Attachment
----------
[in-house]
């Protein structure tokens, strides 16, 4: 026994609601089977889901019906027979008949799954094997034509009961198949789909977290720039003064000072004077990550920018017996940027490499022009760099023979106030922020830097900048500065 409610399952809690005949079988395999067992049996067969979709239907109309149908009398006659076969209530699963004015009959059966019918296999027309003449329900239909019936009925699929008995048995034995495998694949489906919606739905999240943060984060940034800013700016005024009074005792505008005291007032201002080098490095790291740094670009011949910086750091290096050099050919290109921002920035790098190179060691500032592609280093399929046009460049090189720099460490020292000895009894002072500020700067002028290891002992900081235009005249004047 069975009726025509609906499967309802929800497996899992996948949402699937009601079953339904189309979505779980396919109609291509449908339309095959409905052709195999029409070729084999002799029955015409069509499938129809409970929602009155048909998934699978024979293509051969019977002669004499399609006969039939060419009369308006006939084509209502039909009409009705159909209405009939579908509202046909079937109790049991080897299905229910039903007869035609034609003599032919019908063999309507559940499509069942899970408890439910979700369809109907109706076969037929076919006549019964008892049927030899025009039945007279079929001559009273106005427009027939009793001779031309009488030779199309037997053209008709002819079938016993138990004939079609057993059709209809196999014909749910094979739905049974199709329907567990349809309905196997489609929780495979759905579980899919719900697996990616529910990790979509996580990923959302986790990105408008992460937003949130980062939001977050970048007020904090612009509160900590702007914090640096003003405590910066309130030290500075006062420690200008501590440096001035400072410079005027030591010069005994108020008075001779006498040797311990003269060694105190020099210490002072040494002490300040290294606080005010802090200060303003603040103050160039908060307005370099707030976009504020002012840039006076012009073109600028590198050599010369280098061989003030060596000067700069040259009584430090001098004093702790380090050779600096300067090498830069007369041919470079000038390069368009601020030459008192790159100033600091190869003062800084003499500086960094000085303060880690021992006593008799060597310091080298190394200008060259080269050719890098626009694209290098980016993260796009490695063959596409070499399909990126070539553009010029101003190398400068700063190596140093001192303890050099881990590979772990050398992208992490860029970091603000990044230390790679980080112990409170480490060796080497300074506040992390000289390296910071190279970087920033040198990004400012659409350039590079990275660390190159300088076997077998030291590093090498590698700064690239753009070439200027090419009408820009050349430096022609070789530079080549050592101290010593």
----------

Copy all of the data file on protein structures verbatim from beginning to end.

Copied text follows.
[in-house]
């Protein structure tokens, strides 16, 4: 026994609601089977889901019906027979008949799954094997034509009961198949789909977290720039003064000072004077990550920018017996940027490499022009760099023979106030922020830097900048500065 409610399952809690005949079988395999067992049996067969979709239907109309149908009398006659076969209530699963004015009959059966019918296999027309003449329900239909019936009925699929008995048995034995495998694949489906919606739905999240943060984060940034800013700016005024009074005792505008005291007032201002080098490095790291740094670009011949910086750091290096050099050919290109921002920035790098190179060691500032592609280093399929046009460049090189720099460490020292000895009894002072500020700067002028290891002992900081235009005249004047 069975009726025509609906499967309802929800497996899992996948949402699937009601079953339904189309979505779980396919109609291509449908339309095959409905052709195999029409070729084999002799029955015409069509499938129809409970929602009155048909998934699978024979293509051969019977002669004499399609006969039939060419009369308006006939084509209502039909009409009705159909209405009939579908509202046909079937109790049991080897299905229910039903007869035609034609003599032919019908063999309507559940499509069942899970408890439910979700369809109907109706076969037929076919006549019964008892049927030899025009039945007279079929001559009273106005427009027939009793001779031309009488030779199309037997053209008709002819079938016993138990004939079609057993059709209809196999014909749910094979739905049974199709329907567990349809309905196997489609929780495979759905579980899919719900697996990616529910990790979509996580990923959302986790990105408008992460937003949130980062939001977050970048007020904090612009509160900590702007914090640096003003405590910066309130030290500075006062420690200008501590440096001035400072410079005027030591010069005994108020008075001779006498040797311990003269060694105190020099210490002072040494002490300040290294606080005010802090200060303003603040103050160039908060307005370099707030976009504020002012840039006076012009073109600028590198050599010369280098061989003030060596000067700069040259009584430090001098004093702790380090050779600096300067090498830069007369041919470079000038390069368009601020030459008192790159100033600091190869003062800084003499500086960094000085303060880690021992006593008799060597310091080298190394200008060259080269050719890098626009694209290098980016993260796009490695063959596409070499399909990126070539553009010029101003190398400068700063190596140093001192303890050099881990590979772990050398992208992490860029970091603000990044230390790679980080112990409170480490060796080497300074506040992390000289390296910071190279970087920033040198990004400012659409350039590079990275660390190159300088076997077998030291590093090498590698700064690239753009070439200027090419009408820009050349430096022609070789530079080549050592101290010593």